For a one year, $5.5 million contract, the Red Sox could not be more content with what Moreland has brought to the table. Perhaps another year donning the Red Sox uniform is on the table for Mitchy two bags.
SP Rick Porcello – A disappointing year for the reigning AL Cy Young winner. After winning 22 games a season ago, Porcello flirted with 20 losses this season, but ended up losing 17 decisions.
Looking at the plus side of things, he did take the ball every fifth day and gave the Red Sox over 200 innings again. The quality of those innings were not good though, as he was the most hittable pitcher in baseball this season.
SP Eduardo Rodriguez – E-Rod has given the Red Sox more of the same this year. Flashes of brilliance and a glimpse of his upside, but also starts where you question what he will ultimately amass to.
He was on fire leading up to the knee injury that landed him on the DL, and struggled after he was activated. He then put together a string of good starts before being pummeled in his last start of the season.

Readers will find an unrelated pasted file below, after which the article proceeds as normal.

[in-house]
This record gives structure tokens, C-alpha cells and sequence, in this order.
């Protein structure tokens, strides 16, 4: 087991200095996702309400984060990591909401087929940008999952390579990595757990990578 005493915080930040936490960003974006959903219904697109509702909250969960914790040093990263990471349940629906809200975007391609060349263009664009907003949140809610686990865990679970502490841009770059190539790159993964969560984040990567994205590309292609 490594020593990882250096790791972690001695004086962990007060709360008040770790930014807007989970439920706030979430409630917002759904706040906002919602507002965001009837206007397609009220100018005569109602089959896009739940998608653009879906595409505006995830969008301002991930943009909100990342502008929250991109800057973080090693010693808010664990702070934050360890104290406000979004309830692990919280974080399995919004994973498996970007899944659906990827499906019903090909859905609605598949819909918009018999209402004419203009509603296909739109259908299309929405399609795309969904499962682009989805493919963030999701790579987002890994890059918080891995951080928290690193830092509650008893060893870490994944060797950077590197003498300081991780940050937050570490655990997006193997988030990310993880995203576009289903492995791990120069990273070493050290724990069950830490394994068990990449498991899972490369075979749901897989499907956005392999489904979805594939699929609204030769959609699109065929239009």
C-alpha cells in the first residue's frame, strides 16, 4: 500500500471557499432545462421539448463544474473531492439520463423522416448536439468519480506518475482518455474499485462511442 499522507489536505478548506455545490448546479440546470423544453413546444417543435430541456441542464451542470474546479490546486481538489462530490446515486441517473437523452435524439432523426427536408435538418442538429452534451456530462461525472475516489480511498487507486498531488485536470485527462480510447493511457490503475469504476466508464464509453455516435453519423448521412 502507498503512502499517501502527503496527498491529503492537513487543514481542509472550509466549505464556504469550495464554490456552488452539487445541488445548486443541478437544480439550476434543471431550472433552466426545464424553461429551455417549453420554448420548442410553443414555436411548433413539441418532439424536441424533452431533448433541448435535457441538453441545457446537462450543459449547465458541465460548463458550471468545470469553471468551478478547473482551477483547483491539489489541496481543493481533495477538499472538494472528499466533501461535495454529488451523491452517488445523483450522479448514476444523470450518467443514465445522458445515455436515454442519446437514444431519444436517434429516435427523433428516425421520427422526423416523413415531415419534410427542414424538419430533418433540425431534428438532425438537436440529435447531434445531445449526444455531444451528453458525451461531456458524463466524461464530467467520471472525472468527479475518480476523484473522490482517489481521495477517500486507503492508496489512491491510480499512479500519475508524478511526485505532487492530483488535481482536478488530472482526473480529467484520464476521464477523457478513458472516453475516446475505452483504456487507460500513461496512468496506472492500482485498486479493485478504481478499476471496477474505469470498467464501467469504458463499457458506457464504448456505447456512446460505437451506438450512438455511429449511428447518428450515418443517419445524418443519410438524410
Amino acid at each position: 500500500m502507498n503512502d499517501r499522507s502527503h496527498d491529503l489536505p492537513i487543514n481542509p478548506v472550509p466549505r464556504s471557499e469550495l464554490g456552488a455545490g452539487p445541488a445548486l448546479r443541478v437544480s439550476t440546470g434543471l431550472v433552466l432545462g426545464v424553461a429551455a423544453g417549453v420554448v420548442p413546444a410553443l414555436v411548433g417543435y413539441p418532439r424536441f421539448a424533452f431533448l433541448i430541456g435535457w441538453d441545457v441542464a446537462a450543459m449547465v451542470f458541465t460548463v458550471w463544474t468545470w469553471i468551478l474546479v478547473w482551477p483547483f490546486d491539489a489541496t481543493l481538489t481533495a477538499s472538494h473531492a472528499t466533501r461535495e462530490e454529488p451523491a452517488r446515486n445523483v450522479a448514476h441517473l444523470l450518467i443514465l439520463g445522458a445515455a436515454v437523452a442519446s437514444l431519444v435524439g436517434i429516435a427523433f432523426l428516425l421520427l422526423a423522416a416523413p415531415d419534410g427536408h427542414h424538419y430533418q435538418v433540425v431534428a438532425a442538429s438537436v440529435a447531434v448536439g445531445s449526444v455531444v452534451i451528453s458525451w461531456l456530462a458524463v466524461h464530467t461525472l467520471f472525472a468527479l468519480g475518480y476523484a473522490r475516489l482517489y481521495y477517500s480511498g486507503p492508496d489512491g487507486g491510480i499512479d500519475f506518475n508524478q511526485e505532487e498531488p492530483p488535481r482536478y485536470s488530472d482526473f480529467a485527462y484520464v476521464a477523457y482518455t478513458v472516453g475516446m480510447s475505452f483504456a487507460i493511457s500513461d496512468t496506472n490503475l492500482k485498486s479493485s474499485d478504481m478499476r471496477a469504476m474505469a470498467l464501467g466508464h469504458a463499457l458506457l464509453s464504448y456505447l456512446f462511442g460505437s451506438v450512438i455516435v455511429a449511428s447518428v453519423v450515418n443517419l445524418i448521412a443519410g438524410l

RP Matt Barnes – An up and down year for Barnes, which is more of the same from the inconsistent reliever.
His home numbers are solid, pitching to the tune of a 2.77 ERA, amassing 54 strikeouts and walking only eight men in 39 innings pitched. On the road, he was a disaster. Barnes pitched 30.2 innings on the road, with a 5.28 ERA, striking out 29 and walking 20 (!) men.
While he was a different man at Fenway than away, it is always good to have a player like Barnes on your ball club, who can eat up innings and give you mostly quality innings.